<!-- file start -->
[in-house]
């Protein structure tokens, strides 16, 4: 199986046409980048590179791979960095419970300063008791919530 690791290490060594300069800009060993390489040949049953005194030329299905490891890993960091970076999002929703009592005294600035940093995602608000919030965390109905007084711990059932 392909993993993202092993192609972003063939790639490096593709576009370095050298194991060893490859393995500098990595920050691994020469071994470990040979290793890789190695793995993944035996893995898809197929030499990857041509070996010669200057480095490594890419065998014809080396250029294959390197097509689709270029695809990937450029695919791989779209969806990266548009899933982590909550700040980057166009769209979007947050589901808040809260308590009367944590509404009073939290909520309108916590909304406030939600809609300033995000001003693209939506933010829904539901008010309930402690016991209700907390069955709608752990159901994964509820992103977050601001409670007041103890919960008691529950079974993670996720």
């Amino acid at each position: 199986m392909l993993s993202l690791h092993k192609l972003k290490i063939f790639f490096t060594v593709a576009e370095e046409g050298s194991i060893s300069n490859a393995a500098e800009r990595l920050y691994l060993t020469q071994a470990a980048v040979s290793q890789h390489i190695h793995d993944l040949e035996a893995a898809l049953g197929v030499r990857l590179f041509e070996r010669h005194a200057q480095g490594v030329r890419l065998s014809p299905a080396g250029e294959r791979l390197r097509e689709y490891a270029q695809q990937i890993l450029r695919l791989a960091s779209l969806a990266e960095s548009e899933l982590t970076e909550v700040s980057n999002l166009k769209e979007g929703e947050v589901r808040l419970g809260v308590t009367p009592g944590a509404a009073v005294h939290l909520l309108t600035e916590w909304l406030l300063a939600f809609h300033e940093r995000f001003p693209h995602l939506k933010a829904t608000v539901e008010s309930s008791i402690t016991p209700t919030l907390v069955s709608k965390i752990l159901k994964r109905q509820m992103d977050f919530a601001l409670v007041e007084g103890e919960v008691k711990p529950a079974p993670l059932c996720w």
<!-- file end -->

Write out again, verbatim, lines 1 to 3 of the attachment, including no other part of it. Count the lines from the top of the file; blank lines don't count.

[in-house]
């Protein structure tokens, strides 16, 4: 199986046409980048590179791979960095419970300063008791919530 690791290490060594300069800009060993390489040949049953005194030329299905490891890993960091970076999002929703009592005294600035940093995602608000919030965390109905007084711990059932 392909993993993202092993192609972003063939790639490096593709576009370095050298194991060893490859393995500098990595920050691994020469071994470990040979290793890789190695793995993944035996893995898809197929030499990857041509070996010669200057480095490594890419065998014809080396250029294959390197097509689709270029695809990937450029695919791989779209969806990266548009899933982590909550700040980057166009769209979007947050589901808040809260308590009367944590509404009073939290909520309108916590909304406030939600809609300033995000001003693209939506933010829904539901008010309930402690016991209700907390069955709608752990159901994964509820992103977050601001409670007041103890919960008691529950079974993670996720």
């Amino acid at each position: 199986m392909l993993s993202l690791h092993k192609l972003k290490i063939f790639f490096t060594v593709a576009e370095e046409g050298s194991i060893s300069n490859a393995a500098e800009r990595l920050y691994l060993t020469q071994a470990a980048v040979s290793q890789h390489i190695h793995d993944l040949e035996a893995a898809l049953g197929v030499r990857l590179f041509e070996r010669h005194a200057q480095g490594v030329r890419l065998s014809p299905a080396g250029e294959r791979l390197r097509e689709y490891a270029q695809q990937i890993l450029r695919l791989a960091s779209l969806a990266e960095s548009e899933l982590t970076e909550v700040s980057n999002l166009k769209e979007g929703e947050v589901r808040l419970g809260v308590t009367p009592g944590a509404a009073v005294h939290l909520l309108t600035e916590w909304l406030l300063a939600f809609h300033e940093r995000f001003p693209h995602l939506k933010a829904t608000v539901e008010s309930s008791i402690t016991p209700t919030l907390v069955s709608k965390i752990l159901k994964r109905q509820m992103d977050f919530a601001l409670v007041e007084g103890e919960v008691k711990p529950a079974p993670l059932c996720w």